I've been getting up to speed with Git (very pleased with it so far) but I'm still a little confused about a couple of things. I'm using SourceTree on a Mac.
In particular, my team and I had been making changes, committing them and then pushing to our remote bare repo living on my linux server. Separately, I had been doing some experiments on my laptop and ended up with some divergent local changes.
Rather than trying to merge them, I decided that I really wanted to just revert my laptop back to the state of the remote repo. I had tried pulling down changes from the remote repo and after being warned that I would need to merge, I decided to revert ("reset", I guess, in GIT language) to the last offical commit. I did this for everything and was then able to pull down the files.
However, SourceTree told me that there were 24 changes that I had to push back to the remote server but I couldn't see what those changes were (particularly since my goal was to not have anything I did be saved). That made me very nervous.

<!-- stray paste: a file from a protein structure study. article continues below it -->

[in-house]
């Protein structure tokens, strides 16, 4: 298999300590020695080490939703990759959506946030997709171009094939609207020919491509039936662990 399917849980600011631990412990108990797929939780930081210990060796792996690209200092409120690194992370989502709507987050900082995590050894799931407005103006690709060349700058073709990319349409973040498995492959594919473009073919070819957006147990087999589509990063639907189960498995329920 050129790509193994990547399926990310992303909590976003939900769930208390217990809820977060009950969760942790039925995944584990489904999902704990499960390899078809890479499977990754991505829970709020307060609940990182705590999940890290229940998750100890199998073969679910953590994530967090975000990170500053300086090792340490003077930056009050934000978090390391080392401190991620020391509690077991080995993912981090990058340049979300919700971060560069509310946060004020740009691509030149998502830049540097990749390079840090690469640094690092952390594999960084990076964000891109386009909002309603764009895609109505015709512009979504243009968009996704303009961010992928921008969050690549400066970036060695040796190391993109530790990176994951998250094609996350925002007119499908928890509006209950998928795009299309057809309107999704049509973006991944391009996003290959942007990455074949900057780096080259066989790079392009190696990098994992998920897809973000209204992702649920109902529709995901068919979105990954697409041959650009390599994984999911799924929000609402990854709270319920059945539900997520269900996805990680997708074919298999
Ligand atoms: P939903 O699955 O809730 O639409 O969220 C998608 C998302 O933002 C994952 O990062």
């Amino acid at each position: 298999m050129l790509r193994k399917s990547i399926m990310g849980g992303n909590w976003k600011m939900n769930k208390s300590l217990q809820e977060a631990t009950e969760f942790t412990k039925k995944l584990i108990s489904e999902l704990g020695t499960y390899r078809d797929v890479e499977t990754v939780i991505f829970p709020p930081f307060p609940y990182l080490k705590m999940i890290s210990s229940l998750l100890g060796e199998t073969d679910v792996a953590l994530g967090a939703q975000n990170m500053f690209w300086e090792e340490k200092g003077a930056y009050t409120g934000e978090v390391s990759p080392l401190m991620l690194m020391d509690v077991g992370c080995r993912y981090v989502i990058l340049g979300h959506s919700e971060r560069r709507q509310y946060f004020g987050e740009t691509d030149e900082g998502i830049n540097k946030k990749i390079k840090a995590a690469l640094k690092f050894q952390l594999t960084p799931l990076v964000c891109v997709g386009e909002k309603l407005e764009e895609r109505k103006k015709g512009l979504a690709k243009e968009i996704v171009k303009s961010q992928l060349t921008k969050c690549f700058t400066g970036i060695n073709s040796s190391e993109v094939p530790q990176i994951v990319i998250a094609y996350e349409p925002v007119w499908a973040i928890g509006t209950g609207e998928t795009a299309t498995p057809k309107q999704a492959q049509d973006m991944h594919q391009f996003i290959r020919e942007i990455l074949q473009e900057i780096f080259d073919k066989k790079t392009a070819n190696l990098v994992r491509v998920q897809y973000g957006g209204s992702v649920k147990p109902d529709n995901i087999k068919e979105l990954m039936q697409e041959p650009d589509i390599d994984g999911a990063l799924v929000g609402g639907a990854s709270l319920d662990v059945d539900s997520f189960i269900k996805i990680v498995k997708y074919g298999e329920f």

Ultimately, I just blew away the entire folder (including the .git) and just cloned the remote respository again.
The downside of that last is that if you have any untracked new files, they will just get deleted if you don't remember to copy them somewhere else temporarily.
My question is whether there is any way to just revert my local working copy (and the .git contents) to whatever is the latest state of the remote repo, leaving any untracked files in the working copy untouched?
I did find Why do I have to push the changes I just pulled from origin in Git? but it doesn't really answer either of the issues I describe here.
Thanks in advance for any insights.